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GottaMow
07-07-2008, 01:26 AM
Reprinted without permission from The Columbus Dispatch July 6, 2008


http://dispatch.com/live/content/local_news/stories/2008/07/06/lawnmow.ART_ART_07-06-08_A1_5UAL8RU.html?sid=101


Nobody's home
Flood of foreclosures means weeds are shooting up all over
Sunday, July 6, 2008 3:36 AM
By Jane Hawes

FOR THE COLUMBUS DISPATCH

JONATHAN QUILTER | DISPATCH
Brandon Walker of Walker Lawn Care mows down the tall grass behind a home on Fieldcrest Drive in Delaware. He was hired by the city to maintain the lawns of foreclosed properties, which is a growing business in Delaware and elsewhere.
DELAWARE, Ohio ** As Brandon Walker steered his riding mower toward knee-high grass that had engulfed the bottom of a backyard swing set, he passed an abandoned push mower in the garlic-mustard weeds along the side of the home.

The home on Delaware's east side is in foreclosure. Walker is one of two lawn-mowing contractors hired by the city to deal with the growing problem of out-of-control lawns at abandoned properties.

The city issued 160 citations in May for grass higher than 12 inches, about half on foreclosed properties. In all of 2007, there were 392 violations.

"We're not trying to be the grass police," said David Efland, Delaware's director of planning and community development, "but it's important to pay attention before it becomes a problem."

Unmowed lawns around vacant homes have become yet another symptom of the foreclosure crisis, and Delaware isn't the only community reporting a surge.

Throughout Delaware County, where foreclosures rose 85 percent between 2005 and 2007, property maintenance is becoming more of an issue. And in Columbus this year, lawn violations are up 14.5 percent from last year.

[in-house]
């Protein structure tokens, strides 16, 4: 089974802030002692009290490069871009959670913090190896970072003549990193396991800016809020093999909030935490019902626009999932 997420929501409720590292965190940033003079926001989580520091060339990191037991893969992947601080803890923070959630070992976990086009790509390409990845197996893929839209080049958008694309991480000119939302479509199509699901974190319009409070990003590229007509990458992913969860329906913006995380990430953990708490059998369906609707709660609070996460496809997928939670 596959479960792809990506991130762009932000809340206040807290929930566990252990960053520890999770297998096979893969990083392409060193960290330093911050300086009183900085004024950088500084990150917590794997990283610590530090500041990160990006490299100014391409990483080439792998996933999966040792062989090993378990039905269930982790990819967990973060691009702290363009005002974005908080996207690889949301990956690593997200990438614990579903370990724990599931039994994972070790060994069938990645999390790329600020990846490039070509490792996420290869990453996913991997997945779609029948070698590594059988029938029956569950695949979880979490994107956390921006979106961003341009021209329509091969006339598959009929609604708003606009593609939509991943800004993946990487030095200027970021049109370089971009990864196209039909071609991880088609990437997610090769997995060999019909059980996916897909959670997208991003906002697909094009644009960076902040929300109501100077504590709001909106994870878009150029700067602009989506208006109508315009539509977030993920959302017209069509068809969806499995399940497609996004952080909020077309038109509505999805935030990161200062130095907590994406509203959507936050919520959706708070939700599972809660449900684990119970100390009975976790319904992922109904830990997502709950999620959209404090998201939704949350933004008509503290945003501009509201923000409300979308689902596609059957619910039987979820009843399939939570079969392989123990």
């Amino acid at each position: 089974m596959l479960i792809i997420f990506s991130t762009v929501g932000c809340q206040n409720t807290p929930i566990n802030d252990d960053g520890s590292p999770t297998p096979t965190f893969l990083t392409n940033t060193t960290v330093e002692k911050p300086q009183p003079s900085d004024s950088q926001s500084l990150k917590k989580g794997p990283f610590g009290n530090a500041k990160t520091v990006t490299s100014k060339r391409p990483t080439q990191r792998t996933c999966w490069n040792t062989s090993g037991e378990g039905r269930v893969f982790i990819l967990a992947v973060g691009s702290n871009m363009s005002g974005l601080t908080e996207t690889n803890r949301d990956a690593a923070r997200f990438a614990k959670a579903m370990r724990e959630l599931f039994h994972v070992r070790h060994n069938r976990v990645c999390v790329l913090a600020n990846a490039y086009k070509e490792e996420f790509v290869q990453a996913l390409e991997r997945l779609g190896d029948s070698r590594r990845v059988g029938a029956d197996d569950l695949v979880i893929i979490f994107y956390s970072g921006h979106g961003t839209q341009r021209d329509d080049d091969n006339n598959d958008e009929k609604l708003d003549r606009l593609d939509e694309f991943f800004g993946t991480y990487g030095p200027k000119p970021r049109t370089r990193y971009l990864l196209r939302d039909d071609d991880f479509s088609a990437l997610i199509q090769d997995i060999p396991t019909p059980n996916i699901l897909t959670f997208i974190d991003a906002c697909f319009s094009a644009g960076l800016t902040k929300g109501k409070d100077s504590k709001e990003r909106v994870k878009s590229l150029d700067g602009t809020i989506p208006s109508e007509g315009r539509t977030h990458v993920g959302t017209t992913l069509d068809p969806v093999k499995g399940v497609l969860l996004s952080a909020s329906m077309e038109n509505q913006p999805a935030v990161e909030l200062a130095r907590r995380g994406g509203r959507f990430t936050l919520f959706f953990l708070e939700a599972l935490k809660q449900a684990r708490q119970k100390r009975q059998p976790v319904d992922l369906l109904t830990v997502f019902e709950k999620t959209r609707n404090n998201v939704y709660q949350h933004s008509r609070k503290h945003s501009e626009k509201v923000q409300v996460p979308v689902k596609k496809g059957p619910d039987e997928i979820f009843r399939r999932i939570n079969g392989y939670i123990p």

That increase is most likely due to the rate of foreclosures, said Cynthia Rickman, a spokeswoman for Columbus' Department of Development, which handles code enforcement.

Molly Mooney, Delaware's zoning code enforcement officer, said abandoned houses' neighbors often call to complain when the grass gets too high. Some will mow the lawns themselves.

That's what Josh Frame started doing when he realized his neighbors were gone for good. He was pleasantly surprised to see Walker doing the job recently.

"It just started looking pretty trashy," Frame said. "I wanted to keep the neighborhood looking nice."

This year, ReBuild Ohio, a consortium of local government and civic organizations, studied how abandoned properties affect a city. Looking at 25,000 vacant and abandoned properties in eight cities, the group calculated that these properties cost their communities $64 million in lost tax revenues and municipal-service expenses. Those services include code enforcement, maintenance, fire and police calls, boarding and demolition.

The cities, which included Columbus and Zanesville, were able to recoup only $486,000 of those costs.

Lenders who hold the mortgages for the foreclosed homes are responsible for their upkeep. Some banks pay third-party contractors to maintain the lawn and remove garbage.

"It's Chase's responsibility because ultimately we own the home, but it's not like the bank employees are going to do it," said Christine Holevas, a spokeswoman for JPMorgan Chase. "There are companies out there that are thriving in this market. If there is a home that has been empty for a month or couple months, we would ask the company to continually maintain the appearance. If it looks like there's no one there, there is a danger for vandalism, and no one wants that."

Even when banks take control of a property, it's often hard to find the person responsible for arranging upkeep at the empty home.

Cities try to recoup the money they spent caring for the home.

Delaware's two contractors mow lawns for an average $35 per hour. In Powell, Development Planner Eric Fischer said, the city has hired a part-time code-enforcement officer to handle the rising workload and has developed an escalating scale of charges for lawn mowing that tops out at $500 for the third offense and beyond.

"We end up mowing it and then liening the property," Fischer said.

Dispatch reporter Joey Nowak contributed to this story.

Steve
07-07-2008, 02:18 AM
Very interesting story!

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